One place where the past comes into perfect focus—and where you can give the kiddos a taste of a bygone era—is El Rancho de Las Golondrinas, or Ranch of the Swallows, dedicated to the history, heritage, and culture of 18th and 19th century New Mexico. An important paraje (stopping place) on the Camino Real in the early 1700s, Golondrinas (as the locals call it) comprises historic buildings from that time, including a water mill, adobe houses, and a church, as well as some 200 acres of gorgeous grounds. Explore on your own or via a guided tour.
Actors dressed in traditional period garb bring the rancho to life at this living history museum, showcasing skills like blacksmithing, weaving, and bread-baking. once a way of life here. Encourage the kids to ask questions—places as historic and authentic as this are rare. (Bonus: Visit in 2022, and you can help Golondrinas celebrate 50th anniversary!)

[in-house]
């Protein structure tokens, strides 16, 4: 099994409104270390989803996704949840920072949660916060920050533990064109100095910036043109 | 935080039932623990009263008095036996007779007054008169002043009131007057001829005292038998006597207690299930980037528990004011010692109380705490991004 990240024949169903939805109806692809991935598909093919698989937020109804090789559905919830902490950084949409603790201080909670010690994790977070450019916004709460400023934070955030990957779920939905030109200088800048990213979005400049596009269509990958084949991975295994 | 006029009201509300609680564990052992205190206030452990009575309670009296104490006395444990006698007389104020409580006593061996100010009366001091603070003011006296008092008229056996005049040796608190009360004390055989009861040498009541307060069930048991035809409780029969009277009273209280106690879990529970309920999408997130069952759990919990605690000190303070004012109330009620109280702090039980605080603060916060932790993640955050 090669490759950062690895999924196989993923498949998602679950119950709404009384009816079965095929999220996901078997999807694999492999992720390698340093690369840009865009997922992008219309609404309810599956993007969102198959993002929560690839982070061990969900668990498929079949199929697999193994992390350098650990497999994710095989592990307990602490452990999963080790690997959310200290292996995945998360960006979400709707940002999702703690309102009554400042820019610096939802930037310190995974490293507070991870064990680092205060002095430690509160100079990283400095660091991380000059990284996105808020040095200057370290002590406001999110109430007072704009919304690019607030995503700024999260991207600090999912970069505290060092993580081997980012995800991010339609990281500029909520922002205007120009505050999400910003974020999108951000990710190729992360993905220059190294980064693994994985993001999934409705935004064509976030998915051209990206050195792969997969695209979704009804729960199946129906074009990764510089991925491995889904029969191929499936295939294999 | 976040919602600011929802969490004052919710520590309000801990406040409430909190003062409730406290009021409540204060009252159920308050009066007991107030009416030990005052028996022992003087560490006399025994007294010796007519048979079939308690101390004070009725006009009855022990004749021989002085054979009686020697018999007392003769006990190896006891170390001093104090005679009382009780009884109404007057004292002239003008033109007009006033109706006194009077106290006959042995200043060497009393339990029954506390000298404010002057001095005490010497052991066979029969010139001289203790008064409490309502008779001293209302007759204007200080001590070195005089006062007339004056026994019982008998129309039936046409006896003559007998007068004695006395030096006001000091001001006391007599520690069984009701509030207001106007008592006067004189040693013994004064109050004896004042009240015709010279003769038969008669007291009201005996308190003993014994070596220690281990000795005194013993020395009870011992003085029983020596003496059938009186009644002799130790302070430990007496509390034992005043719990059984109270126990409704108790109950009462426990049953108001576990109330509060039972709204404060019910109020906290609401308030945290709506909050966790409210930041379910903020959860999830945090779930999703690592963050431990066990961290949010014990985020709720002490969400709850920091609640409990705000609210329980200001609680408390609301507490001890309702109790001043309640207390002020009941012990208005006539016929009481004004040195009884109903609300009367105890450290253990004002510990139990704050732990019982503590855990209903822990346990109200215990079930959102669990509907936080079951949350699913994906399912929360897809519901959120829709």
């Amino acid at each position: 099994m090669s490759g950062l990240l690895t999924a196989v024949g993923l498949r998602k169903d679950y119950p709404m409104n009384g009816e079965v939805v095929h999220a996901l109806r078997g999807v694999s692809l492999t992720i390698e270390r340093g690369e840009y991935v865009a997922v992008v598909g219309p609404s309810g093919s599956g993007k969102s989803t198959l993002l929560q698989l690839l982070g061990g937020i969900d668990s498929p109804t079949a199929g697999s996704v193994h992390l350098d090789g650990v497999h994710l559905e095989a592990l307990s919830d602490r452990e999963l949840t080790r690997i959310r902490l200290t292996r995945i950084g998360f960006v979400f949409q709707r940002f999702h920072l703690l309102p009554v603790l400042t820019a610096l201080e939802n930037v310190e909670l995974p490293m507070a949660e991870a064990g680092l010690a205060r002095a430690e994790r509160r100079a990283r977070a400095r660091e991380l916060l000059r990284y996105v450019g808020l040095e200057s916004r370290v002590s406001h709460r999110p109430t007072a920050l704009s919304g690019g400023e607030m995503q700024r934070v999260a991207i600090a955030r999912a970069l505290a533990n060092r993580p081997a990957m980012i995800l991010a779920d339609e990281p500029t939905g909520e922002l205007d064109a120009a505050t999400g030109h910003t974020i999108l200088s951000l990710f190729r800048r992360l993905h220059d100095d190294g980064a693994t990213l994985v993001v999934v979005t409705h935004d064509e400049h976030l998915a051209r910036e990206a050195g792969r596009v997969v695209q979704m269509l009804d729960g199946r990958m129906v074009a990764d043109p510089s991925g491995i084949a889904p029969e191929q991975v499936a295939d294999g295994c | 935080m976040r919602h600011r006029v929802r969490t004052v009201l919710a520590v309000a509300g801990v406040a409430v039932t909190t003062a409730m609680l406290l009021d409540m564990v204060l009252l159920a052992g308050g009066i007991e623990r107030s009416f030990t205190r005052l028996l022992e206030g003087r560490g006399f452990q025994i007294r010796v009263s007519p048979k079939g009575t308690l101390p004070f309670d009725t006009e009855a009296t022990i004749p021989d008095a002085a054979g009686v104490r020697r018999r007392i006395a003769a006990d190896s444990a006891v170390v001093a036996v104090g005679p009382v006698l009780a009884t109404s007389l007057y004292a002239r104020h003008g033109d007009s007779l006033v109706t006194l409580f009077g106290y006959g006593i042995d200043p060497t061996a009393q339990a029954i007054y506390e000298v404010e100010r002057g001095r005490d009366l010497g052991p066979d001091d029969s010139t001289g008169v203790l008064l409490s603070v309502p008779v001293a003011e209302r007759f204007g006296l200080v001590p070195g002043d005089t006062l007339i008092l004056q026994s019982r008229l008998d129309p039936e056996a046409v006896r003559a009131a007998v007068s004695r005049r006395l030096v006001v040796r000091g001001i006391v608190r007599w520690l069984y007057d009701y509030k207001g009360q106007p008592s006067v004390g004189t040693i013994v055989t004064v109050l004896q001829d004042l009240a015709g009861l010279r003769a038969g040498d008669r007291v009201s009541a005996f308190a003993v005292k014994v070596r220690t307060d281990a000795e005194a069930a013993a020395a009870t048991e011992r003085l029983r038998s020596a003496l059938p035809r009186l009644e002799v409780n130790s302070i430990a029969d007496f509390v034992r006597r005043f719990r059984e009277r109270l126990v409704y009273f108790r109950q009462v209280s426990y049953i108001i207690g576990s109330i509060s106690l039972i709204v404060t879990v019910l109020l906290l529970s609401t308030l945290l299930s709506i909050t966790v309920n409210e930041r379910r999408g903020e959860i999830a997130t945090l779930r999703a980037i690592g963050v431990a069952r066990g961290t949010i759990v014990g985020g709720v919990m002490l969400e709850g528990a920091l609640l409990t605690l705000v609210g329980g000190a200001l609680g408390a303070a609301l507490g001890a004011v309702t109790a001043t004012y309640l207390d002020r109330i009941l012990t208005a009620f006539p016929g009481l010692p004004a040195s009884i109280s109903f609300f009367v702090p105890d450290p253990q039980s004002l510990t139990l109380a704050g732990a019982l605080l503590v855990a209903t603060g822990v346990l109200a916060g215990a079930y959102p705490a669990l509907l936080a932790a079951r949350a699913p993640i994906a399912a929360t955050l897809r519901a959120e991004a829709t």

3. Learning about the Early Peoples
A wonderful day trip just one stunning hour's drive from Santa Fe in Los Alamos is Bandelier National Monument, where you’ll find the ancient cliffside dwellings of the Ancestral People, who lived here from about 1150 to 1550. The people of Cochiti Pueblo, located just south and east along the Rio Grande, are the most direct descendants of the Ancestral Pueblo people who built homes in Frijoles Canyon. Those of San Ildefonso are most closely linked to Tsankawi. Meander the main Pueblo Loop Trail and you will discover an 850-year-old Ancestral Pueblo metropolis. Popular stops along the trail include Big Kiva and Alcove House, a large recess resting 140 feet above the floor of Frijoles Canyon, which you can experience by climbing four wooden ladders (please check the website to find out of about current access). Breathtaking views and a reconstructed kiva offer a taste of what life was like for the 25 residents of this historic high-rise. There are more than 70 miles of trail—just ask for some guidance at the Center to plan your perfect day. (To reduce impact on the Monument, there is a free daily shuttle bus from the White Rock Visitor Center to Bandelier.)
4. Wandering the Santa Fe Botanical Garden